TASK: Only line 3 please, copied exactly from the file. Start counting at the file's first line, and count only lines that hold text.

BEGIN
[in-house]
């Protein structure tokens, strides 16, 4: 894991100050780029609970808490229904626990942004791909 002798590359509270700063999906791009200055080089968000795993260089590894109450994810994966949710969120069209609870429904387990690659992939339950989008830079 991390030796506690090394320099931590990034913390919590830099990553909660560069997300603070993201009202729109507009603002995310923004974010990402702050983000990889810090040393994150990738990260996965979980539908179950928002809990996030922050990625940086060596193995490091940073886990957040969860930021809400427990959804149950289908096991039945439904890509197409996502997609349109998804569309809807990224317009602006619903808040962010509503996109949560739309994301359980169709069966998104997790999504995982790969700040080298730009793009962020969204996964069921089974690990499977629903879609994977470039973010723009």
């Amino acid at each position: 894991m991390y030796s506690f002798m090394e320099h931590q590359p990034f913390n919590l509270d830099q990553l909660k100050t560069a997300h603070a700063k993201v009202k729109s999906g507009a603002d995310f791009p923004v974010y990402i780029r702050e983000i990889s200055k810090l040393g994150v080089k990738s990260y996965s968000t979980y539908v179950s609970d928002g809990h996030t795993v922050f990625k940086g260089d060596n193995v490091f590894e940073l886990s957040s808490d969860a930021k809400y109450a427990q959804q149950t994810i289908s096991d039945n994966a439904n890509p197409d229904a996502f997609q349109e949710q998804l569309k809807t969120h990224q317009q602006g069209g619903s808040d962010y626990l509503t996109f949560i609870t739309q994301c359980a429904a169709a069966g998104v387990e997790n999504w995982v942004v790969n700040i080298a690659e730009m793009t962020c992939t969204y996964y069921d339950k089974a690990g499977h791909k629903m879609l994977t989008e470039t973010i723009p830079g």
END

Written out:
């Amino acid at each position: 894991m991390y030796s506690f002798m090394e320099h931590q590359p990034f913390n919590l509270d830099q990553l909660k100050t560069a997300h603070a700063k993201v009202k729109s999906g507009a603002d995310f791009p923004v974010y990402i780029r702050e983000i990889s200055k810090l040393g994150v080089k990738s990260y996965s968000t979980y539908v179950s609970d928002g809990h996030t795993v922050f990625k940086g260089d060596n193995v490091f590894e940073l886990s957040s808490d969860a930021k809400y109450a427990q959804q149950t994810i289908s096991d039945n994966a439904n890509p197409d229904a996502f997609q349109e949710q998804l569309k809807t969120h990224q317009q602006g069209g619903s808040d962010y626990l509503t996109f949560i609870t739309q994301c359980a429904a169709a069966g998104v387990e997790n999504w995982v942004v790969n700040i080298a690659e730009m793009t962020c992939t969204y996964y069921d339950k089974a690990g499977h791909k629903m879609l994977t989008e470039t973010i723009p830079g």